This also accounts for revivals in popular music. They do not have the outworn character of standardized products manufactured after a given pattern. The breath of free competition is still alive within them. On the other hand, the famous old hits which are revived set the patterns which have become standardized. They are the golden age of the game rules. This “freezing” of standards is socially enforced upon the agencies themselves. Popular music must simultaneously meet two demands. One is for stimuli that provoke the listener’s attention. The other is for the material to fall within the category of what the musically untrained listener would call “natural” music: that is, the sum total of all the conventions and material formulas in music to which he is accustomed and which he regards as the inherent, simple language of music itself, no matter how late the development might be which produced this natural language. This natural language for the American listener stems from his earliest musical experiences, the nursery rhymes, the hymns he sings in Sunday school, the little tunes he whistles on his way home from school. All these are vastly more important in the formation of musical language than his ability to distinguish the beginning of Brahms’s Third Symphony from that of his Second. Official musical culture is, to a large extent, a mere superstructure of this underlying musical language, namely, the major and minor tonalities and all the tonal relationships they imply. But these tonal relationships of the primitive musical language set barriers to whatever does not conform to them. Extravagances are tolerated only insofar as they can be recast into this so-called natural language.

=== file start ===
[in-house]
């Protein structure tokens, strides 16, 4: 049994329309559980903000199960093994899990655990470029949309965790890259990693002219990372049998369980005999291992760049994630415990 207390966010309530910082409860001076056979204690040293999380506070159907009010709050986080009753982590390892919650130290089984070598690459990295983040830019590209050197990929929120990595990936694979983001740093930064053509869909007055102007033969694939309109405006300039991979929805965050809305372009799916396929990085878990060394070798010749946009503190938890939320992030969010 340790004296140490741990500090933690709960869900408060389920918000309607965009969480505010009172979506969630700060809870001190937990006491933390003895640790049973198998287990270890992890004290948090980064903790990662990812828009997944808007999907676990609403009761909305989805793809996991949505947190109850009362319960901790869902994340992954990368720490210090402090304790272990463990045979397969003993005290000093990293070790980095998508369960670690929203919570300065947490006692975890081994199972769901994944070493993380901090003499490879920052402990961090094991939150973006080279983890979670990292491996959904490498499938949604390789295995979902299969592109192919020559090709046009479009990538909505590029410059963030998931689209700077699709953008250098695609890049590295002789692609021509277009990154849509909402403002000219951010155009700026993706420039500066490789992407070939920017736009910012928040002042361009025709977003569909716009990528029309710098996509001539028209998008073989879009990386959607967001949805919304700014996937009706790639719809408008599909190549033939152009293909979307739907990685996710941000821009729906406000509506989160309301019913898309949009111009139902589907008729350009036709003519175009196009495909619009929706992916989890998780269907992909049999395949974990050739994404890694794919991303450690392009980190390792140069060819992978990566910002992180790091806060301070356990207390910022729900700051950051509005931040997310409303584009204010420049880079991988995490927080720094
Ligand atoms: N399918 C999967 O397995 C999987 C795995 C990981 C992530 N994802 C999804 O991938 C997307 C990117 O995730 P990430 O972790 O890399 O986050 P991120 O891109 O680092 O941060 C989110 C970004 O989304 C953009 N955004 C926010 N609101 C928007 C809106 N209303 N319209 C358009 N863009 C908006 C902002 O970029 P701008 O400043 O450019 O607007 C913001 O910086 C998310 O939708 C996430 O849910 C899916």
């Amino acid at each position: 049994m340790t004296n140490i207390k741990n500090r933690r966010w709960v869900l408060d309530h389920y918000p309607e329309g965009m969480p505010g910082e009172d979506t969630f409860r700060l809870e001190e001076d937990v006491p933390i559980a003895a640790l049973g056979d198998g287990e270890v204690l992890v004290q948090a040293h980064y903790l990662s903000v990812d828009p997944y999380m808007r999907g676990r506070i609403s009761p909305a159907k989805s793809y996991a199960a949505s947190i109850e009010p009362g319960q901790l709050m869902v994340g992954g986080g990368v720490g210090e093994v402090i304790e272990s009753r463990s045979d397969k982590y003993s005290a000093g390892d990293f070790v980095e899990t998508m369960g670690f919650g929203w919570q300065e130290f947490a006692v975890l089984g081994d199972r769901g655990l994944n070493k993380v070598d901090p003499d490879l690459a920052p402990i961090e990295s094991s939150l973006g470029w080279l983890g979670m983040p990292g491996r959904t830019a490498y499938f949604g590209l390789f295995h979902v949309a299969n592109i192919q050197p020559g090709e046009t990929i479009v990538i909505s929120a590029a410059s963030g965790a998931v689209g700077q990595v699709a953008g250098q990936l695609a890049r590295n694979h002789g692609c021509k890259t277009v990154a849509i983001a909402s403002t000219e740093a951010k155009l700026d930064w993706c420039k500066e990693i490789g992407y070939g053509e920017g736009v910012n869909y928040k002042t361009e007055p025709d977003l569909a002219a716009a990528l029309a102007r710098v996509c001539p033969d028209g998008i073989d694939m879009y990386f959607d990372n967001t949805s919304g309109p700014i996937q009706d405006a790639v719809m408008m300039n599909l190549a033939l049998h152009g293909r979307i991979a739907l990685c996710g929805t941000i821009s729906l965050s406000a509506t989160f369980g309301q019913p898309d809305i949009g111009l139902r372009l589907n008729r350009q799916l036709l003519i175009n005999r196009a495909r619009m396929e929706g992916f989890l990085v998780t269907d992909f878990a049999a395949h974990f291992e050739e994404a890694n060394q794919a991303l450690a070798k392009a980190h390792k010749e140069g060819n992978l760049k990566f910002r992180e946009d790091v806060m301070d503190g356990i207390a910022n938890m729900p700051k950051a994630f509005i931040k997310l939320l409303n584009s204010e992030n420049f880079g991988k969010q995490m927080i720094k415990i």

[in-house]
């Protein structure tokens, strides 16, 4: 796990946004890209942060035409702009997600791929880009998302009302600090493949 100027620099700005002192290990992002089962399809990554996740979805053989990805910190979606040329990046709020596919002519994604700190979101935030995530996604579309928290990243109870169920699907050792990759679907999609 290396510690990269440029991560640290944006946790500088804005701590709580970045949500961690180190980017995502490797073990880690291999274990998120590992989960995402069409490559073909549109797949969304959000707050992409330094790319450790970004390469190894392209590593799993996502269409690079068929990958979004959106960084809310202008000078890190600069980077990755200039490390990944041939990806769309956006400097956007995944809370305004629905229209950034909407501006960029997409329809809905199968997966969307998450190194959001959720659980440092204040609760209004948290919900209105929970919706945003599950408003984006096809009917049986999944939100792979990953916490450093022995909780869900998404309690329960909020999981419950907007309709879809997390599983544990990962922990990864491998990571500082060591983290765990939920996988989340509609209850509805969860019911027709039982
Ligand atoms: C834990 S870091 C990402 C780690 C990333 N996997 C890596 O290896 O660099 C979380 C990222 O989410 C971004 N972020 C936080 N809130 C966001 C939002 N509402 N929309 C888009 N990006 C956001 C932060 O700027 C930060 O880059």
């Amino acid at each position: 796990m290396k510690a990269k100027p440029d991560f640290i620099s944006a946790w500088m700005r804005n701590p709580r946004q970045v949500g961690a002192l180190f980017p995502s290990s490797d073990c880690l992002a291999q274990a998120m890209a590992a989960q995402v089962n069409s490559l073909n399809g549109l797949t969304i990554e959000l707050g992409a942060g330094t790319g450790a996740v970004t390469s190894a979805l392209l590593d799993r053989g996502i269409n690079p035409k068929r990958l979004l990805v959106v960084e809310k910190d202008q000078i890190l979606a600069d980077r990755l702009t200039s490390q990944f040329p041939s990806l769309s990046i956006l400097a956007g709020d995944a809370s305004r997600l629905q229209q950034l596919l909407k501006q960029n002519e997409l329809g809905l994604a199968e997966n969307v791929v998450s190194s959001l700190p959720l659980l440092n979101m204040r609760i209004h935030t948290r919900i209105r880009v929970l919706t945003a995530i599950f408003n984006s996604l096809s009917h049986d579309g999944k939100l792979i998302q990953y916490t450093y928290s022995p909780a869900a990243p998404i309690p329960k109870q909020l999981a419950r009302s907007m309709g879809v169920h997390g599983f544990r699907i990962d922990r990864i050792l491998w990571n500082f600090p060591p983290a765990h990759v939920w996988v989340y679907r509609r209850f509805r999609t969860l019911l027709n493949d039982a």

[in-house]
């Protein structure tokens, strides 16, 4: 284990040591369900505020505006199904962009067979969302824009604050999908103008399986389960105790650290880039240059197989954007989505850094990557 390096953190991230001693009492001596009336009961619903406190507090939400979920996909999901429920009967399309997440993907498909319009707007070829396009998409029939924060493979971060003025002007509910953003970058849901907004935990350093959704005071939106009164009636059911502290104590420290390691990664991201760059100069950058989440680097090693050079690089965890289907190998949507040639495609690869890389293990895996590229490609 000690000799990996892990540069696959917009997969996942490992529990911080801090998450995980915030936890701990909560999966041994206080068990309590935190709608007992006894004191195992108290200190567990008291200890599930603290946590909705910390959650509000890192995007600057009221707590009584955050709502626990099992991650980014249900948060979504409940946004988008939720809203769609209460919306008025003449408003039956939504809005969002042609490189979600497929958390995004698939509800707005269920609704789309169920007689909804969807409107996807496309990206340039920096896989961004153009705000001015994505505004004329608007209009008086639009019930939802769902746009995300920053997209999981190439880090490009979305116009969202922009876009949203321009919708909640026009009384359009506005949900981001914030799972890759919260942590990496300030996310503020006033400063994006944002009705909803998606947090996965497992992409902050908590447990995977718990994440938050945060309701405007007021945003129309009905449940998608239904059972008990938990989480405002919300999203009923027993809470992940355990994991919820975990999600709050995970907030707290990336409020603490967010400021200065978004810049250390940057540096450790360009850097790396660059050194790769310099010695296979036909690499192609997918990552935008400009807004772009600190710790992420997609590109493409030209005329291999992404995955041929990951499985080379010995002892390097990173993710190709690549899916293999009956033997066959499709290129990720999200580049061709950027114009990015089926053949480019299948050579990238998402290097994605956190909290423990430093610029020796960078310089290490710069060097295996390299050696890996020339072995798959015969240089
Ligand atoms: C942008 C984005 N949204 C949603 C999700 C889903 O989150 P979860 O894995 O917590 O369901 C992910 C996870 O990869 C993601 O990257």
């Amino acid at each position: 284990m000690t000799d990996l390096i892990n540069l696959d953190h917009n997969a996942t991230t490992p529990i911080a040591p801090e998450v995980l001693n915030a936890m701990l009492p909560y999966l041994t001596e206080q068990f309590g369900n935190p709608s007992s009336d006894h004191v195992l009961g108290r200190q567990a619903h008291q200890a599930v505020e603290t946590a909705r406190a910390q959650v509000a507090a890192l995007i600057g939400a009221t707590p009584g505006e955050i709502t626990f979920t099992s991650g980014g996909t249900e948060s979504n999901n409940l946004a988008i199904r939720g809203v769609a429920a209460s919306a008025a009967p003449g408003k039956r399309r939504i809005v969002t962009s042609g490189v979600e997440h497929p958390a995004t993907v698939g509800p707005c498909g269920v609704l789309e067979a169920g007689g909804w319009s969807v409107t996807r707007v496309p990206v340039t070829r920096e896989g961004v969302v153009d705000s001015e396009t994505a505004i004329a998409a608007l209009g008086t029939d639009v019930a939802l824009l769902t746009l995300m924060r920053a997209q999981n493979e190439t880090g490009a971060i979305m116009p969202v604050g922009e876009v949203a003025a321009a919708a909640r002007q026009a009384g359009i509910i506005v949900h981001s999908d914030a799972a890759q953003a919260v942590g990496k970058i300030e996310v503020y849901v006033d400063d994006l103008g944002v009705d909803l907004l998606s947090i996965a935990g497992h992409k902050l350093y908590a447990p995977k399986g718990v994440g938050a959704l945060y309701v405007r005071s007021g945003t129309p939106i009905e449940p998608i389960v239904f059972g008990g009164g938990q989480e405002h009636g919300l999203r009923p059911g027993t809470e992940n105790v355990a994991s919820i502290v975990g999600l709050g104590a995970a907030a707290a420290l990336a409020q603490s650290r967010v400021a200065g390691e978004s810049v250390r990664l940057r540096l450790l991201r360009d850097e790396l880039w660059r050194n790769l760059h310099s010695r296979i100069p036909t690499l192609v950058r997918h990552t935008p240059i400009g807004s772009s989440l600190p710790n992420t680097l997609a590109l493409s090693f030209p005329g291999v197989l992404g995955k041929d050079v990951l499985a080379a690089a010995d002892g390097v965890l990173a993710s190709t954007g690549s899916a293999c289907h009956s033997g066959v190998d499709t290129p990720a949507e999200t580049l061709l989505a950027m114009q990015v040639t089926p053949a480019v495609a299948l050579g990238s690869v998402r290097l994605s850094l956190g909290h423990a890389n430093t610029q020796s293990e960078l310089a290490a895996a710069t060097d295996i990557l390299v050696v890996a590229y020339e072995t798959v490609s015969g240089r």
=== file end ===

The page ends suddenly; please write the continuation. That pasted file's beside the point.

In terms of consumer demand, the standardization of popular music is only the expression of this dual desideratum imposed upon it by the musical frame of mind of the public — that it be “stimulatory” by deviating in some way from the established “natural”, and that it maintain the supremacy of the natural against such deviations. The attitude of the audiences toward the natural language is reinforced by standardized production, which institutionalizes desiderata which originally might have come from the public.
From “On popular music: The musical material by Theodor W. Adorno, with the assistance of George Simpson Originally published in: Studies in Philosophy and Social Science, New York: Institute of Social Research, 1941, IX, 17-48.